Manhattan saw rampant new construction since the recession, and thousands of new luxury units flooded the market, with stark consequences. The median sale price for new construction ended 2016 down 44%, compared with the end of 2015, according to a quarterly report from Miller Samuel for Douglas Elliman. Closed sales dropped 13%. Most worrisome, the supply of condos for sale rose a striking 34%.  Developers see the writing on the wall, but, like homesellers, they are reluctant to lower prices.  “The reality is, they’re going to have to do that,” said Miller, who also notes there is always a delay in lowering prices when a market turns. “The measure of that delay is a slowdown in sales.”  A Toll rep would not characterize the discount or the state of the Manhattan market, but gave the following statement: “The Sales Event offers a limited-time opportunity to take advantage of exclusive, money-saving incentives, which vary among communities and regions.”

CoreLogic – purchase mortgages, high LTVS may up fraud risk in 2017

Mortgage fraud has been relatively low since strong lending controls were spurred in the aftermath of the financial crisis. But there are trends we expect to emerge in 2017 that may change that outlook, and the level of risk, significantly.  At the end of the fourth quarter, the CoreLogic Fraud Index rose to 122, matching its highest level from three years ago (the baseline of 100 is taken from Q3 2010). The fraud index increased at the same time that we saw a 20 plus% drop-off in Q4 application volumes after the unexpected volume surge in Q3.  The long-term increase in the risk levels is related to increasing risk in purchase transactions and a greater share of purchase transactions in the industry. The loosening of credit policies at GSEs has helped boost higher LTVs. The share of high-LTV purchase loans has increased from 58% to 62% of all purchases between Q4 2013 and Q4 2016.  We see a 32% increase in the high-LTV purchase segment over time. The Fraud Index value was 153 in Q2 2013 and 202 in Q4 2016.  It makes sense that refis are generally less susceptible to many types of fraud, because there are fewer players involved and it’s harder to manipulate the outcome. Purchase transactions on the other hand are more complex and distribute proceeds outside of the closed loop of financial systems – to property sellers, builders, real estate agents, etc. – instead of the funds going from one financial institution to pay off another. This creates more opportunities and motives for fraud. Examples of opportunities for fraud in purchases include falsified down payments and straw-buyer schemes, while motives for purchases include real estate and loan commissions, contingent transactions, seller profits, and seller distress. Historically, a rise in purchase activity is often mirrored by a rise in mortgage fraud.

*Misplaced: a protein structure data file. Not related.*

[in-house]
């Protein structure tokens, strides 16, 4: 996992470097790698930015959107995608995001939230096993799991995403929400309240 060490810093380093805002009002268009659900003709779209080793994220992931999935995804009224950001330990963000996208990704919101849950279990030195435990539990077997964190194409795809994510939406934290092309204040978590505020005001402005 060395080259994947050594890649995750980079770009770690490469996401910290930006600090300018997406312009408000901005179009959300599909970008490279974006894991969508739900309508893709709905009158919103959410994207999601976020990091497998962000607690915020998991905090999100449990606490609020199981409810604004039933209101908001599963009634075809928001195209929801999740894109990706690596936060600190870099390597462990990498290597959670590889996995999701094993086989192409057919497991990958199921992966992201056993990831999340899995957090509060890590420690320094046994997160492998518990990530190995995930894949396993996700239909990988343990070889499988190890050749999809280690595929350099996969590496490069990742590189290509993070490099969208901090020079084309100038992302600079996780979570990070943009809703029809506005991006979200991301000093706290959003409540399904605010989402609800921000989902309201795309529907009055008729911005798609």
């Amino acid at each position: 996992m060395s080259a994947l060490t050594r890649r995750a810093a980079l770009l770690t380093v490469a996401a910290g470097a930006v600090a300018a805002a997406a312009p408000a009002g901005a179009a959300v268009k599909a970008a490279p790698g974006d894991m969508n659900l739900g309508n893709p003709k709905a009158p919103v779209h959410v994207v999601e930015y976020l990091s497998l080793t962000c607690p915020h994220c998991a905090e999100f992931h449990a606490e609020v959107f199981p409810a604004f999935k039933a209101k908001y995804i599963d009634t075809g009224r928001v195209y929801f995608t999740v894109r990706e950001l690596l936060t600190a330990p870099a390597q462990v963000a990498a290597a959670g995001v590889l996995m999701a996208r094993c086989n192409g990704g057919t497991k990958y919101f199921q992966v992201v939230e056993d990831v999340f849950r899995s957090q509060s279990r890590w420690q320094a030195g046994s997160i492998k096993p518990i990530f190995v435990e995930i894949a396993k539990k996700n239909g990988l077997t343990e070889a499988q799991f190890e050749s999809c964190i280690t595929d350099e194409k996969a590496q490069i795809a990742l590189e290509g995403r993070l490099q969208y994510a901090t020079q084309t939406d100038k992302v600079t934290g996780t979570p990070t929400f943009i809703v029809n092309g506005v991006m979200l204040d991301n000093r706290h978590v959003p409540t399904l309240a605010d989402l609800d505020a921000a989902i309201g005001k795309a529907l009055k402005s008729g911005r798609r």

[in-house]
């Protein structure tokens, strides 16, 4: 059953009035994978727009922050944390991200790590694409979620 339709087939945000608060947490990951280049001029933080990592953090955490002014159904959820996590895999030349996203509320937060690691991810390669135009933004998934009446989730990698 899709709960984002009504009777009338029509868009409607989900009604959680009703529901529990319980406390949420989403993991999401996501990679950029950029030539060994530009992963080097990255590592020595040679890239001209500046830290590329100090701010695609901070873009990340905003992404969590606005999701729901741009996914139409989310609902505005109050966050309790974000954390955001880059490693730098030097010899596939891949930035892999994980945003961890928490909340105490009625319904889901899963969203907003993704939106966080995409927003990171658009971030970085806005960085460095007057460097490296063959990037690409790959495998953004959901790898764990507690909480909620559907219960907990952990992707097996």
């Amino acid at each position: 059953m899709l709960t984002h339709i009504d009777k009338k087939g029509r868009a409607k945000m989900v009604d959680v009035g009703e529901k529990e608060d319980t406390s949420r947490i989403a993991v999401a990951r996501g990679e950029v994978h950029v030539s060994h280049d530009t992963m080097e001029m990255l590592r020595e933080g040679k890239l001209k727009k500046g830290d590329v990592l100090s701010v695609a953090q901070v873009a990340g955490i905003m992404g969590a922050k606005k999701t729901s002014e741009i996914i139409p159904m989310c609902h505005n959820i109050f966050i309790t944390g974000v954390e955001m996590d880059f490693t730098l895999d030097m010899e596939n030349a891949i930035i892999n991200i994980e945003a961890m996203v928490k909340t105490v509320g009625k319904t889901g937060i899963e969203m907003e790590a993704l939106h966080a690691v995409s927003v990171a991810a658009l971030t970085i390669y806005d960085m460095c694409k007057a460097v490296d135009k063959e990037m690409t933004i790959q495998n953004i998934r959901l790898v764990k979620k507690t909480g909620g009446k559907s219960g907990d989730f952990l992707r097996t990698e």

CoreLogic Chief Economist Dr. Frank Nothaft expects purchase dollar-volume to rise by 6% in 2017 and to account for 68% of the total market. Nothaft, and others like the Mortgage Bankers Association, expect a similar purchase to refi mix in 2018 as well. At least one forecast, the MBA’s, puts purchases above 70% of the market in 2018.  Higher interest rates, which seem to be a given for 2017, and continued home price appreciation will create affordability challenges and may reignite “fraud for housing” schemes.  A smaller overall origination market, perhaps $1.5 trillion, in 2017 will most likely be accompanied by credit expansion as lenders try to capture a bigger share of a smaller pie and qualify more fringe borrowers. During the past several years, lenders have pulled back overlays that made lending policies more restrictive (and less risky) than agencies allow. One example of an overlay change is the reduction in the use of IRS income verifications. This may have driven our income fraud risk alert to increase 12.5% year over year in 2Q 2016.  One final trend that we’re watching: the return of small, non-bank players into the market. These lenders had a larger presence prior to the mortgage crisis. The crash, the end of subprime securitization and hefty buy-back demands winnowed down the number of small players, and for the past decade most of the lending was done by larger, more-regulated banks. But now smaller lenders are coming back into the market.  It will be interesting to see what the Fraud Index looks like in the months to come. Stay tuned.